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26 Maritime Professional 1Q 2011

Orleans involved natural disasters, and if folks were unhappy with immediate results of the response, there wasn’t much

Allen could do about that. Deepwater was different. Creating a better ‘unity of effort’ there also entailed reducing the level of animosity being directed at BP. Allen explains, “You almost have to detach yourself from what caused it, focus on be impactful, and move on. If you simply can’t forgive who- ever is involved from a causation standpoint, then you should not be part of the response. They’ll have their day in court. A good analogy is when someone is hit by a car. You may be upset at the driver, but that’s not consequential to saving the patient. I keep my people away from the emotions of the sit- uation. Let’s fix the problem.”


Thad Allen believes in OPA-90 – with caveats. He begins the Deepwater discussion by saying, “There was a real lack of understanding in the senior levels of government about the national contingency plan, the Oil Pollution Act of 1990 and how it was supposed to be carried out. I had a lot of concern about the lack of understanding of what a responsible party was and what it should do.” Eventually, Allen’s worst fears were realized when the Deepwater disaster brought all of this boiling to the surface.

Because the spill was so large and so closely covered by the 24-hour news cycle, establishing the relationship with the responsible party to create ‘unity of effort’ was nearly impos- sible. The confluence of the President’s moratorium on drilling, statements by senior political leaders about BP and what Allen coins “the social-political rejection of the notion that the responsible party could be effectively involved in the response” hampered an effective response effort. And, as more people questioned BP’s role, the discussion distracted all parties from the spill response itself.

Allen is clear on why OPA-90 is the way to go: By law, there is federal preemption in oil spill response by the feder- al government. He adds, “It is that way for several reasons.

This oil well was not in state waters and the oil - agnostic to state boundaries – potentially impacted five states. Finally,

OPA-90 is a public policy decision made into law, statute and regulation. The responsible party is accountable and he brings contracted resources to combat the problem. We have done that for 20 years and it has worked remarkably well.”


Homeland Security Directive 5 is the policy document that supports response to a non-DoD event. The document desig- nates the DHS Secretary as principal federal official, but the capacity and capability to carry that directive out does not yet exist in an organization that is still growing and maturing.

Sadly, DHS has never had the luxury of trying to build its own institution. Subject to huge amounts of oversight and scrutiny from the outset, there was zero tolerance for failure.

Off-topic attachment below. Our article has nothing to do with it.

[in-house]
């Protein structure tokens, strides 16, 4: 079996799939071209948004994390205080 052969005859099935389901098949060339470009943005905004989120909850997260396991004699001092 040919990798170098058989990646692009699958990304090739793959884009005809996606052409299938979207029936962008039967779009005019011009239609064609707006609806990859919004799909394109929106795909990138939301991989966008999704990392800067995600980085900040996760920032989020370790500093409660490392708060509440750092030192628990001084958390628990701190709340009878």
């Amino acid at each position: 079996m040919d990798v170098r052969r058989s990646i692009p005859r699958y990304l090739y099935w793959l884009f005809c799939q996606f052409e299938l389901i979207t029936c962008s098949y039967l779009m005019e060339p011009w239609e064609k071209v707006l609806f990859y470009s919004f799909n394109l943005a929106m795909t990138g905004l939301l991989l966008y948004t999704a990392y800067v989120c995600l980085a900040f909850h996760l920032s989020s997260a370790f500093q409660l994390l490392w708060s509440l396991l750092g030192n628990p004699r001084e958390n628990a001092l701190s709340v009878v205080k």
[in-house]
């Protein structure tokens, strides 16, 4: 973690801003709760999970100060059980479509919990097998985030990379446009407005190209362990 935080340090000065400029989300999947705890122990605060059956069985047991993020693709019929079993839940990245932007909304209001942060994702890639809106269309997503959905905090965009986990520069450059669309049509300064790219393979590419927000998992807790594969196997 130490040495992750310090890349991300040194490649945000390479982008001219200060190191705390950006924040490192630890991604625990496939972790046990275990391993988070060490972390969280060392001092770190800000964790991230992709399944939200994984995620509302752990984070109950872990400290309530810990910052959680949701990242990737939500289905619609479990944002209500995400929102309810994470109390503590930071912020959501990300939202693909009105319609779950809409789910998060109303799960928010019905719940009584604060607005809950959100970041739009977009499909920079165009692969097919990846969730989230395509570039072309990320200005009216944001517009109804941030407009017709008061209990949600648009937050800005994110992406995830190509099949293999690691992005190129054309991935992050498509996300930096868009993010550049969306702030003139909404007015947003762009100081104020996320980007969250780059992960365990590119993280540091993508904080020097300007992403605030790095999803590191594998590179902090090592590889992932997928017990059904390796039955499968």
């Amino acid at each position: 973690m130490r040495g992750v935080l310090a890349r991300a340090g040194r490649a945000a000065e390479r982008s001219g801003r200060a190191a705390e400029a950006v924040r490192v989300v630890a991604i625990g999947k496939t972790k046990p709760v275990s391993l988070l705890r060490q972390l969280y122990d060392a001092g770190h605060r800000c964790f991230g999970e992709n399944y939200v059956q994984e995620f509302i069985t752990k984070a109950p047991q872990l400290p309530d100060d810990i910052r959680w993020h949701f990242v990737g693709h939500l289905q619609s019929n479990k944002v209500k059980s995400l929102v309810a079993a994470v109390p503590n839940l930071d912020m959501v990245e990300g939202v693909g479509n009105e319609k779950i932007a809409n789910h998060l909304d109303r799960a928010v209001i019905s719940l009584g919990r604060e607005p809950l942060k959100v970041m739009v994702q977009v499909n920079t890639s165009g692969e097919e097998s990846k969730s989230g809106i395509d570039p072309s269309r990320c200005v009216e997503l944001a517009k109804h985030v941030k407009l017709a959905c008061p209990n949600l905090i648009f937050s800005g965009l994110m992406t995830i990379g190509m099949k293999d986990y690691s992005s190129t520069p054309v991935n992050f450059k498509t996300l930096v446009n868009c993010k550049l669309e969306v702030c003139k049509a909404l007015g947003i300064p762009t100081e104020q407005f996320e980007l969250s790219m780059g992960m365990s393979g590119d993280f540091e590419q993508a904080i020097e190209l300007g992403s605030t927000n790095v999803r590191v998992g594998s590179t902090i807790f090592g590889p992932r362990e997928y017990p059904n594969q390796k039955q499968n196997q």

Allen adds, “That’s where we are focused going forward – growing the capacity inside the department.” Once the new

DHS federal building and a single, unified, national response center is completed, institutionalizing national crisis manage- ment and disaster response will be that much easier. In the meantime, there’s a lot of hard work to do.

Allen’s neatly sums up his vision by saying, “Horizontally and vertically, across the breadth and depth of the federal and state governments, we need to reinforce the value of the

National Incident Management System (NIMS) and incident command structure. Our success in New Orleans – once we got organized – was due to that doctrine. The same holds true for Port au Prince and oil spill response. Above all, create sit- uational awareness through a common operational picture.”


Allen’s new gig affords him access to resources and dia- logue with like-minded experts. He remains busy putting together what he describes as “reflections of working inside two Administrations, across two large events and 40 years of working responses. Sooner or later, you see common threads running across these things.” He remains focused on creating a planning and coordination standard operating procedure outside the DoD, that works across all sectors of government. “Sooner or later, we’ve got to do that,” he insists.

Allen’s approach is quite simple: “I think it is time – to use a nautical metaphor – to take a round turn on how we react to a crisis in government. We should be beyond the point now where we shouldn’t have to reinvent the wheel every time something happens. We describe it as an anomalous asym- metrical event and I’ve used those words myself. We’ve got to get better at operational planning and coordination across the U.S. government.” Indeed. And, who better to lead the charge than Allen?

Editor’s note: Retired U.S. Coast Guard Commandant Thad

Allen is now a Senior Fellow with the Rand Corporation. He remains focused on shaping policy and solving problems based on 40 years of federal service and leadership. He pro- vided his insights on crisis management to Maritime

Professional in December 2010.

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